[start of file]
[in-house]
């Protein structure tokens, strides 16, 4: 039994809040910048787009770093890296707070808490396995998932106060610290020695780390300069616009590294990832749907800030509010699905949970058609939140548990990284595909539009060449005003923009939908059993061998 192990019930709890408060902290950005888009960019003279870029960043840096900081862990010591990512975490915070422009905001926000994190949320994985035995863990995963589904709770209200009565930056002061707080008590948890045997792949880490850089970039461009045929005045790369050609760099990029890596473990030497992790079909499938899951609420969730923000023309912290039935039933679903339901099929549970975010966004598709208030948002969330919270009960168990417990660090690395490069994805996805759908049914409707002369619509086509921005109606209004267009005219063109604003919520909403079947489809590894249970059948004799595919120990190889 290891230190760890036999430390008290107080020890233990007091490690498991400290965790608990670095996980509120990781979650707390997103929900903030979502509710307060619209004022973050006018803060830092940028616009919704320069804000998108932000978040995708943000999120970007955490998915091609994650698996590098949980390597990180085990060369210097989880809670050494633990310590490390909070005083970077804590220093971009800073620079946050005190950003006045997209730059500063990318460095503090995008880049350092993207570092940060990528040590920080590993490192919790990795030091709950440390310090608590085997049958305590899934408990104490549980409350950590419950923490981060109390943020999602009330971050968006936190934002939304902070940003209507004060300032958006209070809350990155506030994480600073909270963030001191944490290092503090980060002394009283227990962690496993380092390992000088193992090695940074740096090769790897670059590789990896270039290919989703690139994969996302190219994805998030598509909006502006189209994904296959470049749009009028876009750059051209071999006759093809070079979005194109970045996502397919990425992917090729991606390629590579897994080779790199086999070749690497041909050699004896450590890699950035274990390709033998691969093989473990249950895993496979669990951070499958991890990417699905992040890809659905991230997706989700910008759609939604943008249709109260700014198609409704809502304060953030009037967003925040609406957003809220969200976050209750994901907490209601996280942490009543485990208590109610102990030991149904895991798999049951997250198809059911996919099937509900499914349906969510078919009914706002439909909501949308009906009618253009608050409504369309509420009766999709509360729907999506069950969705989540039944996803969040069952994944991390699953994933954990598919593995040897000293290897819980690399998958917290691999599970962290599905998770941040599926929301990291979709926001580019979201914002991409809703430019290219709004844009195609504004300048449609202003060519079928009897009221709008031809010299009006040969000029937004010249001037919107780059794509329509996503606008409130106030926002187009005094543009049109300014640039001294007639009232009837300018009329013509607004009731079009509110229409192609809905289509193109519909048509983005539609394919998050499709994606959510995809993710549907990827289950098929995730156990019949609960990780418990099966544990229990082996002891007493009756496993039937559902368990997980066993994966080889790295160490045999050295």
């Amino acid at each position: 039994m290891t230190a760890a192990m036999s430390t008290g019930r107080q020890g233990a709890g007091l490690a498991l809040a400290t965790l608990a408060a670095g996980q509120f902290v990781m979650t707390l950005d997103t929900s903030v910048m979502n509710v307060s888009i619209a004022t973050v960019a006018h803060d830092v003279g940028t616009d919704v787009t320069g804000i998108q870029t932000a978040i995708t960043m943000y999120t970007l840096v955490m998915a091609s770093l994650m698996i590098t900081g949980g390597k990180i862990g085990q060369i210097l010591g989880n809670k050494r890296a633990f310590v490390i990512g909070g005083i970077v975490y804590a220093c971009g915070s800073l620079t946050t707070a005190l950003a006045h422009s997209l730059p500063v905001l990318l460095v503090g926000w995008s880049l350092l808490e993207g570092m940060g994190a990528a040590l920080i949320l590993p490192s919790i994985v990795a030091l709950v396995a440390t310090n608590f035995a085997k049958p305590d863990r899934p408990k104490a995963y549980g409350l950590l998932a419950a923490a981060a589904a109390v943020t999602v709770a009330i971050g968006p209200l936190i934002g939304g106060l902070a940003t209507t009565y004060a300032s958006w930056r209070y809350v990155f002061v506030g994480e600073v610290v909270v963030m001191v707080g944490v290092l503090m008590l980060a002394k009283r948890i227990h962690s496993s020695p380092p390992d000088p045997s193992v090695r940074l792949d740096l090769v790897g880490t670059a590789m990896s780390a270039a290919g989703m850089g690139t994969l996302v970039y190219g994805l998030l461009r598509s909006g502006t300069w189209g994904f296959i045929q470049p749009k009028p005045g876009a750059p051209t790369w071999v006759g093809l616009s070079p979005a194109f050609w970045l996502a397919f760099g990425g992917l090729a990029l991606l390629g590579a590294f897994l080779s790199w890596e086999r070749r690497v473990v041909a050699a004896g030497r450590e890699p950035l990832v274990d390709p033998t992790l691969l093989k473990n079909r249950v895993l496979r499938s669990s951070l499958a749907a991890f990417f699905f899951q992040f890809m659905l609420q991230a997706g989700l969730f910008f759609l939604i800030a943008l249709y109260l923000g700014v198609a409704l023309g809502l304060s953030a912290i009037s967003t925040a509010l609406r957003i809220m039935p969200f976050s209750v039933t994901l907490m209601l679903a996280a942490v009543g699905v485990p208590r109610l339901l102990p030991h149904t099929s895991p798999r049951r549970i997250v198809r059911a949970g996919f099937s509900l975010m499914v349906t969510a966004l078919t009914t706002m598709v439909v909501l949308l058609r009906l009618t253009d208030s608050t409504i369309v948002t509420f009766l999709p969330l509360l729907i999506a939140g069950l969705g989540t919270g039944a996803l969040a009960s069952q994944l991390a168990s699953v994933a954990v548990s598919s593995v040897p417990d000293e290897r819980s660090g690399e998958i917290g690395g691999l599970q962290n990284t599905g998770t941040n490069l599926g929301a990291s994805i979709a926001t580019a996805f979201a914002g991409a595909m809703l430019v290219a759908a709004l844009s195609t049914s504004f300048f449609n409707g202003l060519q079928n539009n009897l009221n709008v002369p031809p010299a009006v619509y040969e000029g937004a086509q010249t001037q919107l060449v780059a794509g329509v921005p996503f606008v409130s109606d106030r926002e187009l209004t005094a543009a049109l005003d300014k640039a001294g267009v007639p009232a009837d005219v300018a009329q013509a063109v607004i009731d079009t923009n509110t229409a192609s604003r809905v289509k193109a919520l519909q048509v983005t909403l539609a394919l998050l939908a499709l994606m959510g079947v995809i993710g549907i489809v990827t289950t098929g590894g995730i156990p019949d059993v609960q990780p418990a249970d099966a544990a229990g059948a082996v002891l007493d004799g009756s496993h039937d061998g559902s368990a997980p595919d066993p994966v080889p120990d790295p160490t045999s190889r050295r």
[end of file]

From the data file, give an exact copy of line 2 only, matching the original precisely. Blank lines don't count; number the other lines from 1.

């Protein structure tokens, strides 16, 4: 039994809040910048787009770093890296707070808490396995998932106060610290020695780390300069616009590294990832749907800030509010699905949970058609939140548990990284595909539009060449005003923009939908059993061998 192990019930709890408060902290950005888009960019003279870029960043840096900081862990010591990512975490915070422009905001926000994190949320994985035995863990995963589904709770209200009565930056002061707080008590948890045997792949880490850089970039461009045929005045790369050609760099990029890596473990030497992790079909499938899951609420969730923000023309912290039935039933679903339901099929549970975010966004598709208030948002969330919270009960168990417990660090690395490069994805996805759908049914409707002369619509086509921005109606209004267009005219063109604003919520909403079947489809590894249970059948004799595919120990190889 290891230190760890036999430390008290107080020890233990007091490690498991400290965790608990670095996980509120990781979650707390997103929900903030979502509710307060619209004022973050006018803060830092940028616009919704320069804000998108932000978040995708943000999120970007955490998915091609994650698996590098949980390597990180085990060369210097989880809670050494633990310590490390909070005083970077804590220093971009800073620079946050005190950003006045997209730059500063990318460095503090995008880049350092993207570092940060990528040590920080590993490192919790990795030091709950440390310090608590085997049958305590899934408990104490549980409350950590419950923490981060109390943020999602009330971050968006936190934002939304902070940003209507004060300032958006209070809350990155506030994480600073909270963030001191944490290092503090980060002394009283227990962690496993380092390992000088193992090695940074740096090769790897670059590789990896270039290919989703690139994969996302190219994805998030598509909006502006189209994904296959470049749009009028876009750059051209071999006759093809070079979005194109970045996502397919990425992917090729991606390629590579897994080779790199086999070749690497041909050699004896450590890699950035274990390709033998691969093989473990249950895993496979669990951070499958991890990417699905992040890809659905991230997706989700910008759609939604943008249709109260700014198609409704809502304060953030009037967003925040609406957003809220969200976050209750994901907490209601996280942490009543485990208590109610102990030991149904895991798999049951997250198809059911996919099937509900499914349906969510078919009914706002439909909501949308009906009618253009608050409504369309509420009766999709509360729907999506069950969705989540039944996803969040069952994944991390699953994933954990598919593995040897000293290897819980690399998958917290691999599970962290599905998770941040599926929301990291979709926001580019979201914002991409809703430019290219709004844009195609504004300048449609202003060519079928009897009221709008031809010299009006040969000029937004010249001037919107780059794509329509996503606008409130106030926002187009005094543009049109300014640039001294007639009232009837300018009329013509607004009731079009509110229409192609809905289509193109519909048509983005539609394919998050499709994606959510995809993710549907990827289950098929995730156990019949609960990780418990099966544990229990082996002891007493009756496993039937559902368990997980066993994966080889790295160490045999050295």